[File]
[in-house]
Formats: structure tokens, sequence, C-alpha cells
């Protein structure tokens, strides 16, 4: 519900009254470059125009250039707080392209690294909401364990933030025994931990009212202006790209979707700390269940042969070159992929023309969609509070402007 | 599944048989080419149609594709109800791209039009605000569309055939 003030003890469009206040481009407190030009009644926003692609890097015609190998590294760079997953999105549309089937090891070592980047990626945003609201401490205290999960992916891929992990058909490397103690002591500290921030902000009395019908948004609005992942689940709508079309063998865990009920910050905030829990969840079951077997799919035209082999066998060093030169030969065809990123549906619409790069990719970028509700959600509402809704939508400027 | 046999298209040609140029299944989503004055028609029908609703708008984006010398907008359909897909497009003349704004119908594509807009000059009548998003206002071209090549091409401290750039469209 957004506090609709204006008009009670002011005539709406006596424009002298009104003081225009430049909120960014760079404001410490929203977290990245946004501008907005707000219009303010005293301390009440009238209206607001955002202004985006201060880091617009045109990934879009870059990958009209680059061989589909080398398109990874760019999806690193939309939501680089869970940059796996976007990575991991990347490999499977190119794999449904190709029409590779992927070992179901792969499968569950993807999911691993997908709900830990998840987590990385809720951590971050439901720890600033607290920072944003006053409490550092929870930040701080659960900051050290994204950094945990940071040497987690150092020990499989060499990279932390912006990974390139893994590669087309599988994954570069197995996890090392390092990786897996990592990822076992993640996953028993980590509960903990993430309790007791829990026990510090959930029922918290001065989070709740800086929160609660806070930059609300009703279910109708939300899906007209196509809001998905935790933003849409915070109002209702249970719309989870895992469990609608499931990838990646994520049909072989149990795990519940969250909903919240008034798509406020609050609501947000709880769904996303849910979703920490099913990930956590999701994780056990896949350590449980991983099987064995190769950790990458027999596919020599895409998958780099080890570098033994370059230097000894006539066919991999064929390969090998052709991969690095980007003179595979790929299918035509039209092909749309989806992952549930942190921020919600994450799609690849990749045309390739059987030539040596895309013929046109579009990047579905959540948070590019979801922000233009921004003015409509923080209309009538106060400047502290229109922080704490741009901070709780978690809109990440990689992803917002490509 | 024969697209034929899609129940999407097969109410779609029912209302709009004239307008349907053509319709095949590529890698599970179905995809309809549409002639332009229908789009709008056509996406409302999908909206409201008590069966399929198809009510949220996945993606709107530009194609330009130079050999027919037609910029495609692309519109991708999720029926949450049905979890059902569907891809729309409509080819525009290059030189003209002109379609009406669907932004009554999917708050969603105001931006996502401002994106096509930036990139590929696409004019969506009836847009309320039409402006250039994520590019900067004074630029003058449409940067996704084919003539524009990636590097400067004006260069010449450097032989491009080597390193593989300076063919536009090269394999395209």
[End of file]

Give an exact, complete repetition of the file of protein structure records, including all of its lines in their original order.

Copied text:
[in-house]
Formats: structure tokens, sequence, C-alpha cells
């Protein structure tokens, strides 16, 4: 519900009254470059125009250039707080392209690294909401364990933030025994931990009212202006790209979707700390269940042969070159992929023309969609509070402007 | 599944048989080419149609594709109800791209039009605000569309055939 003030003890469009206040481009407190030009009644926003692609890097015609190998590294760079997953999105549309089937090891070592980047990626945003609201401490205290999960992916891929992990058909490397103690002591500290921030902000009395019908948004609005992942689940709508079309063998865990009920910050905030829990969840079951077997799919035209082999066998060093030169030969065809990123549906619409790069990719970028509700959600509402809704939508400027 | 046999298209040609140029299944989503004055028609029908609703708008984006010398907008359909897909497009003349704004119908594509807009000059009548998003206002071209090549091409401290750039469209 957004506090609709204006008009009670002011005539709406006596424009002298009104003081225009430049909120960014760079404001410490929203977290990245946004501008907005707000219009303010005293301390009440009238209206607001955002202004985006201060880091617009045109990934879009870059990958009209680059061989589909080398398109990874760019999806690193939309939501680089869970940059796996976007990575991991990347490999499977190119794999449904190709029409590779992927070992179901792969499968569950993807999911691993997908709900830990998840987590990385809720951590971050439901720890600033607290920072944003006053409490550092929870930040701080659960900051050290994204950094945990940071040497987690150092020990499989060499990279932390912006990974390139893994590669087309599988994954570069197995996890090392390092990786897996990592990822076992993640996953028993980590509960903990993430309790007791829990026990510090959930029922918290001065989070709740800086929160609660806070930059609300009703279910109708939300899906007209196509809001998905935790933003849409915070109002209702249970719309989870895992469990609608499931990838990646994520049909072989149990795990519940969250909903919240008034798509406020609050609501947000709880769904996303849910979703920490099913990930956590999701994780056990896949350590449980991983099987064995190769950790990458027999596919020599895409998958780099080890570098033994370059230097000894006539066919991999064929390969090998052709991969690095980007003179595979790929299918035509039209092909749309989806992952549930942190921020919600994450799609690849990749045309390739059987030539040596895309013929046109579009990047579905959540948070590019979801922000233009921004003015409509923080209309009538106060400047502290229109922080704490741009901070709780978690809109990440990689992803917002490509 | 024969697209034929899609129940999407097969109410779609029912209302709009004239307008349907053509319709095949590529890698599970179905995809309809549409002639332009229908789009709008056509996406409302999908909206409201008590069966399929198809009510949220996945993606709107530009194609330009130079050999027919037609910029495609692309519109991708999720029926949450049905979890059902569907891809729309409509080819525009290059030189003209002109379609009406669907932004009554999917708050969603105001931006996502401002994106096509930036990139590929696409004019969506009836847009309320039409402006250039994520590019900067004074630029003058449409940067996704084919003539524009990636590097400067004006260069010449450097032989491009080597390193593989300076063919536009090269394999395209």